“Swallowing profiles defined by analyzing VFS findings of individuals with CRF showed that among 20 patients studied, 16 presented abnormalities in oral and pharyngeal phase (mean age 53.75 ± 3.8 years), 3 presented changes only in the pharyngeal phase (mean age 65 ± 2.5 years), and 1 of them presented changes in the oral phase of swallowing (43 years). None of the subjects presented unchanged swallowing biomechanics” p.73 [emphasis added]
Now, take this with a grain of salt because they CANNOT say that this is a) representative of the whole chronic renal failure population, or b) that there are correlations/causes/specific relationships identified. So just like the time a kid pointed and laughed at me for using crutches with a broken ankle, all they can do is say:
Another quick interesting idea the article brought up is a new term I don’t think I’ve ever come across: “dialysis dementia”
“Dialysis could be responsible for a case also known as ‘dialysis dementia’ that may include speech and language disorders or even swallowing disorders (during or after dialysis); months later, these features become persistent, associated with myoclonus, seizures, balance, and cognitive disorders, affecting mainly the memory.” p.74
I’ll definitely be looking more into this (or if anyone wants to help a girl out and send me as much info/research on this!!)
One more final Result:
“With respect to oral intake, FOIS put 4 individuals (20%) with CRF at level 5 and 16 individuals (80%) at level 7, before VFS. On completion of VFS, there was a change in FOIS levels of six subjects to level 1, seven to Level 4, four to level 5, and three to level 6 (Figure 2B).” p.73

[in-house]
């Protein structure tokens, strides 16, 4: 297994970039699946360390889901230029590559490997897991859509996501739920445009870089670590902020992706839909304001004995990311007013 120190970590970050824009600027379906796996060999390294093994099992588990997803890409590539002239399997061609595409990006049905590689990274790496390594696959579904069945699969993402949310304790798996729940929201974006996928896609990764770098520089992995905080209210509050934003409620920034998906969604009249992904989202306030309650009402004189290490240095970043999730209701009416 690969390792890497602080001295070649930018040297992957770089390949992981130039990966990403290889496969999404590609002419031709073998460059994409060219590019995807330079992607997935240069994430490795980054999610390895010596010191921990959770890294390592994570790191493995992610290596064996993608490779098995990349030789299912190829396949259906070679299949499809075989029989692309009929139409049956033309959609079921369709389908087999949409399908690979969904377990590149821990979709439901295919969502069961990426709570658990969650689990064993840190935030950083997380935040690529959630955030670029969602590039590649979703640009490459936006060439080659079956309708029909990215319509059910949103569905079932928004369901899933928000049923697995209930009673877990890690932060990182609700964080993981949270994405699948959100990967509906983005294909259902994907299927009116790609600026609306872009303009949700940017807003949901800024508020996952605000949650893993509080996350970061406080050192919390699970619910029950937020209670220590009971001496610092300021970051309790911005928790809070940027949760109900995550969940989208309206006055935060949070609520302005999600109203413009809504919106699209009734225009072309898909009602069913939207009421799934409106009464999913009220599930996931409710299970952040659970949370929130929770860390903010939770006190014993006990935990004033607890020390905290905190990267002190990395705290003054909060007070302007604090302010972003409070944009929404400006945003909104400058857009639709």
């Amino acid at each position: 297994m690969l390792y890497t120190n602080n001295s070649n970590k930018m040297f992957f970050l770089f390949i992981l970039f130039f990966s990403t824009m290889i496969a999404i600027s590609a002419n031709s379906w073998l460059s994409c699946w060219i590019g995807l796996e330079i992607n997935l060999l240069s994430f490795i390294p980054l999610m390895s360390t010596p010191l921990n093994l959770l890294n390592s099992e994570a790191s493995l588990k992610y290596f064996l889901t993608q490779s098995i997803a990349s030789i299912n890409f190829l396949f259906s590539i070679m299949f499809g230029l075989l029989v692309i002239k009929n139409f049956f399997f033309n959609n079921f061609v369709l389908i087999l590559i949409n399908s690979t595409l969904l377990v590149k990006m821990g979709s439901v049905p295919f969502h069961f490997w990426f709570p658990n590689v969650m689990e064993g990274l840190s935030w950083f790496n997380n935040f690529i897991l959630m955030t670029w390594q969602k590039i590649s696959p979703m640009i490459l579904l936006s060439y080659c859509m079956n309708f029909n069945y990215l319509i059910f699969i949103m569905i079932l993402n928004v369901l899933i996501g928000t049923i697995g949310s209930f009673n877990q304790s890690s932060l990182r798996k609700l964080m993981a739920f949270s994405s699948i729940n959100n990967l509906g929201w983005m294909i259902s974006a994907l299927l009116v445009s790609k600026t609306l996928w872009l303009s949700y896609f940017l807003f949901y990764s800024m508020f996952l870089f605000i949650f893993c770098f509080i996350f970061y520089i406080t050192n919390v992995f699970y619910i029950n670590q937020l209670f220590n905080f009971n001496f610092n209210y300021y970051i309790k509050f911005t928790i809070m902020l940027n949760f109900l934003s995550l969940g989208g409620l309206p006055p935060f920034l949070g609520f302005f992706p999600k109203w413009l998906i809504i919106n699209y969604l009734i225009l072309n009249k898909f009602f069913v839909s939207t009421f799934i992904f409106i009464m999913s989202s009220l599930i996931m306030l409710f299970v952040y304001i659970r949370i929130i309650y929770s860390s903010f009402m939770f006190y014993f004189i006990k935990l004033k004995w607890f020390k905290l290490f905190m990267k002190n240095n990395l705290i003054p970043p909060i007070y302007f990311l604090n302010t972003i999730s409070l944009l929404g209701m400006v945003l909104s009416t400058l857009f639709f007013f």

When you do look at the simplified graph Figure 2B, it really did shock me that so many patients dropped SO low in the FOIS, going from “Independent/I can eat anything and everything I want at anytime” like I did to consuming nada by mouth!😧
Now, can you imagine going about your hospital stay, trying to deal with all these things medically wrong with you, then on top of that being told you’re no longer “safe” to eat the foods you enjoy? Or maybe you’re going about your day as usual all the while likely inhaling foods/liquids into the lungs, further contributing to your disease exacerbation/dehydration/malnutrition? Either way, the article does make a fairly neutral conclusion from this data that:
“On the whole, these findings suggest that abnormalities in oropharyngeal swallowing can be a part of CRF clinical image and highlight the need to investigate the causes of this phenomenon.” p.74
Now how we might go about that seems to be a different story…
The article suggests medical staff requesting “routine clinical examinations of swallowing in this population” which was set forth in the study’s institution.
After thinking more and more about this I started to feel like Auguste Rodin’s The Thinker statue…
Should we be clinically evaluating or at the very least, “screening” this entire population?
OR would we be over-stretched despite lack of concrete evidence stating we need to be doing this?
Should CRF/CKD be automatically included as a “Risk factor” for dysphagia along with all the other red flags (CVA, COPD, TBI, etc.)? Would all hospitals/therapy departments consider this factor?
Making sure to keep in mind the difference between an acute illness versus a possible more chronic condition that has gone unchanged, I think there are a bunch of different ways to go moving forward when working with this population.
At this point, when I see this diagnosis I’ve typically had a vague idea what I might expect and have my “hypotheses” ready to go once I see the patient in the room. But for others, maybe this article may make you think twice about looking closer, going deeper, and pushing harder for what that specific patient (and others) really need to improve their quality of life, but also their quality of care.
Referenced Article: 💥FREE ACCESS💥
Pinto, A., Silva, R., & Pinato, L. (2016). Deglutição orofaríngea na insuficiência renal crônica. Codas, 28(1), 71-76. doi: 10.1590/2317-1782/20162015041
(Spanish translations also available)